By Libby Dunne
LEED Green Associate, Fitwel Ambassador
Sustainable Investment Group (SIG)
We have all done it. You see an ad online for a t-shirt with a fun catch phrase or an image of your favorite animal. The shipping only takes 2 days, and best of all, it’s only $10! So, without knowing where the shirt is being made or shipped from, and without understanding the brand’s policies and initiatives, you order it. This practice is unsustainable for many reasons. Let’s break it down:
Cheap clothes are primarily made from synthetic material, the most common being polyester. Polyester requires a lot of water and energy to produce as compared to more sustainable fabric options. It is made from plastic, meaning the material does not break down nearly as easily as other materials, having lasting impacts on our landfills and oceans. An estimated 35% of microplastics in the ocean are due to washing polyester clothes. Additionally, synthetic dyes have toxic impacts if they reach nearby waterways.
This cheap shirt will likely not last long. Assuming it is made from a cheap fabric, the shirt will likely rip or tear easily, and colors will fade more quickly. This means that the shirt will likely end up in the landfill at the end of its life. An estimated 85% of textiles end up in the landfill each year, making the fashion industry a major source of waste.
This process is called “fast fashion”. Overall, the fashion industry accounts for 10% of our carbon emissions and 20% of industrial water pollution due to these harmful practices. This is an example of what experts call a “linear economy”, meaning that products are created, and at the end of their life, eventually end up in a landfill. However, the industry has recognized the harm that fast fashion is having on our environment and is beginning to make changes to reduce this impact. Organizations and clothing manufacturers are moving towards “circular fashion” practices. Circular fashion, a component of a circular rather than a linear economy, prioritizes source reduction, as well as adaptive reuse of clothing products. Instead of ending up in a landfill, circular fashion strategies involve repurposing and reusing clothing and fabric for other purposes.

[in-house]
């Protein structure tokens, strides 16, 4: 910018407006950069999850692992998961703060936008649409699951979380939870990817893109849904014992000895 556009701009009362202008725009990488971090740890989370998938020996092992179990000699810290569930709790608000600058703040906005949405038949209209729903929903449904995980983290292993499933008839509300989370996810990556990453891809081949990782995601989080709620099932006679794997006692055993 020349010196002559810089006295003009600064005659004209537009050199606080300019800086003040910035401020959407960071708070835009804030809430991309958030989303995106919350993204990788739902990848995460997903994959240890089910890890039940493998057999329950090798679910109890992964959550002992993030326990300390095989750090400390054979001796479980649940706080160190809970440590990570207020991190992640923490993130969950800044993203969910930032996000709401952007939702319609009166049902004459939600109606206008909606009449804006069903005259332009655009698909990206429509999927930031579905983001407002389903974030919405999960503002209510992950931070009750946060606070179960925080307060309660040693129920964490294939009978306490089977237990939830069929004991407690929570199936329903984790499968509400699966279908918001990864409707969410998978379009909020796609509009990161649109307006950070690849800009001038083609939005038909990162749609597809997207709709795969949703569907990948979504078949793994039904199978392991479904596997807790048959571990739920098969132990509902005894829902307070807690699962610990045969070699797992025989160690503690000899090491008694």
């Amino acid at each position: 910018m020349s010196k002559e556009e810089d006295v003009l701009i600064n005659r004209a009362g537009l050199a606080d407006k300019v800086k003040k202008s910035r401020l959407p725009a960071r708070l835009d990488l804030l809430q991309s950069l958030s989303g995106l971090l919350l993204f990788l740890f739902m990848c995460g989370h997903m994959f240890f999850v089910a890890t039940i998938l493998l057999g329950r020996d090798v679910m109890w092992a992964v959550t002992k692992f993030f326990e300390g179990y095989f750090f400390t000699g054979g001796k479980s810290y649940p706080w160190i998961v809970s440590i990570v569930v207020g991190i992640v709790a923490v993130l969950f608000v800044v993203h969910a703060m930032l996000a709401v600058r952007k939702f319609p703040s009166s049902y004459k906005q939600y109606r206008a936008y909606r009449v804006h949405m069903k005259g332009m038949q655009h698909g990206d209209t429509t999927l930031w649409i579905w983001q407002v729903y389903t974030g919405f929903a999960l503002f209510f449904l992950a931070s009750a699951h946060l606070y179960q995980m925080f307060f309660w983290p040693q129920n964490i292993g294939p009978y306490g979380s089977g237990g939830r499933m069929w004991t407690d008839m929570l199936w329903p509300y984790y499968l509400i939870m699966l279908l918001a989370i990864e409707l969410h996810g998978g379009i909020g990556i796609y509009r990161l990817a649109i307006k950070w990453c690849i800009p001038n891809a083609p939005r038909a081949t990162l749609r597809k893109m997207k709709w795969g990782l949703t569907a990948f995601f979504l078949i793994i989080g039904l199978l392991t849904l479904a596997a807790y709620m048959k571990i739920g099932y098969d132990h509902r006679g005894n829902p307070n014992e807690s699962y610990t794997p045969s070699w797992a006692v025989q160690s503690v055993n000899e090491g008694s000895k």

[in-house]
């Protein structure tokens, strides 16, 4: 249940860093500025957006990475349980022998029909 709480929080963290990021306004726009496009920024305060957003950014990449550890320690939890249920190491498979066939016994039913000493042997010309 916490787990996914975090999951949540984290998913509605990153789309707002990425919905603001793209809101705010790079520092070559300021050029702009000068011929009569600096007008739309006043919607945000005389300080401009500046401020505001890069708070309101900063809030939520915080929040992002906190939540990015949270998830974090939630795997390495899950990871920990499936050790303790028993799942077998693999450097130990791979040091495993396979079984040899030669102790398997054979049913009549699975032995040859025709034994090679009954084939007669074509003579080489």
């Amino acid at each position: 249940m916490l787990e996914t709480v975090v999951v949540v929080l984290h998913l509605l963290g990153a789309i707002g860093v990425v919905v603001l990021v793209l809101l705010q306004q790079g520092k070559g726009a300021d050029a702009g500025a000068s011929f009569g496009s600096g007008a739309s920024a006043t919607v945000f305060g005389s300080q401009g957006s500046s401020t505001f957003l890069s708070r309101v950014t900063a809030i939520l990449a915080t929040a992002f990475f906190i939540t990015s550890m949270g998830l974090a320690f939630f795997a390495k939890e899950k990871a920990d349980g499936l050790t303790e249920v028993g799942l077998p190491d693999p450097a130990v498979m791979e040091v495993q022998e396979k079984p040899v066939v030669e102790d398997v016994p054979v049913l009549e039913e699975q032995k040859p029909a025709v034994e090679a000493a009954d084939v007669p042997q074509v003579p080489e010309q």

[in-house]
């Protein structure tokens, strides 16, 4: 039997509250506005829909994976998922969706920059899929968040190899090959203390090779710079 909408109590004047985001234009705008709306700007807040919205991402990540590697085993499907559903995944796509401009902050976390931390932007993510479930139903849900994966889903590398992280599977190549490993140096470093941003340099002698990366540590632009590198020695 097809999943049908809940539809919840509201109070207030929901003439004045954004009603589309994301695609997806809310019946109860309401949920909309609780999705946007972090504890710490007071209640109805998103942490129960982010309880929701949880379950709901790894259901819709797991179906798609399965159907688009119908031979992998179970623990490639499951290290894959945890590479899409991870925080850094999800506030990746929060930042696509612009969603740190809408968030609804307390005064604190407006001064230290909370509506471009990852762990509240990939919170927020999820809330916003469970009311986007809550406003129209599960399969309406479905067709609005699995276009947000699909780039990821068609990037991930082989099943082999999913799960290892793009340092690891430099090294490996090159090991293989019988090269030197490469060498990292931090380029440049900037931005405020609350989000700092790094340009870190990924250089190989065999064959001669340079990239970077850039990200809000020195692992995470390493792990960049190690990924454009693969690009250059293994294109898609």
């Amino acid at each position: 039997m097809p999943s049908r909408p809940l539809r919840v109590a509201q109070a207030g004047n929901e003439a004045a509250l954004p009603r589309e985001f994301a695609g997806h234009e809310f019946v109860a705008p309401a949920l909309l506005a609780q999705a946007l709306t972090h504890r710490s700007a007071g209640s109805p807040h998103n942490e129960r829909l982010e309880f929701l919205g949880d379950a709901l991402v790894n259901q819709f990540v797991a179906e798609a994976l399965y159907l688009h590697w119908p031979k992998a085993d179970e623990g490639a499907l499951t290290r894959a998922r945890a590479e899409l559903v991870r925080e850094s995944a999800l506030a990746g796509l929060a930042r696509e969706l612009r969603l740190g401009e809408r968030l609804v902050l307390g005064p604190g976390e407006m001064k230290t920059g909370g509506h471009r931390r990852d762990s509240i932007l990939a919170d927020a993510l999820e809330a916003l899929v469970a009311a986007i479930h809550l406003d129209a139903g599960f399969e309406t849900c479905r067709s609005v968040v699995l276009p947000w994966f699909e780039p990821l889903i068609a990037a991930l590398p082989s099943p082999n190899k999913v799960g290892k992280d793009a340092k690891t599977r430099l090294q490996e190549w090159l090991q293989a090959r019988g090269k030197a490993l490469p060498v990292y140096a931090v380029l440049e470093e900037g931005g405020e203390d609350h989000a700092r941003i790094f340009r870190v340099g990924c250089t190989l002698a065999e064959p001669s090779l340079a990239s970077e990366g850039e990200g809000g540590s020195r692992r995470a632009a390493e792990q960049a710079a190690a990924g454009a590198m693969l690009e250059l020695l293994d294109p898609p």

What are brands and organizations doing to eliminate fast fashion?
In March 2019, the United Nations launched the Alliance for Sustainable Fashion. The Alliance is designed to contribute to the UN’s Sustainable Development Goals and focuses on both social and environmental impacts of the fashion industry. Their main goals include improving working conditions for clothing and textile manufacturers, reducing the fashion industry’s waste generation, as well as decreasing contributions to water pollution and carbon emissions. The Alliance also focuses on outreach, collaboration, and education, to capture the voices of sustainable fashion experts and share their ideas with a greater audience.
Individual brands are also taking initiative to reduce the impact their products have on the environment. For example, Patagonia’s Worn Wear program attempts to reduce the amount of clothing waste generated. This website provides a location where people can buy “worn” products for a discounted price. These products include secondhand items received through their take back program, clothing products with cosmetic flaws, or items that could otherwise not be sold normally. Additionally, when cleaning used items before adding them to Worn Wear, the products are cleaned using a CO2 technology in which no water is used. Instead liquified CO2 is used the clean the products and is reclaimed for future washes. Levi’s also has a secondhand clothing website where they too sell used products for a heavy discount. Additionally, Levi’s creates their jeans via their Water<Less program, which as helped them to save over 3.5 billion liters of water since 2011.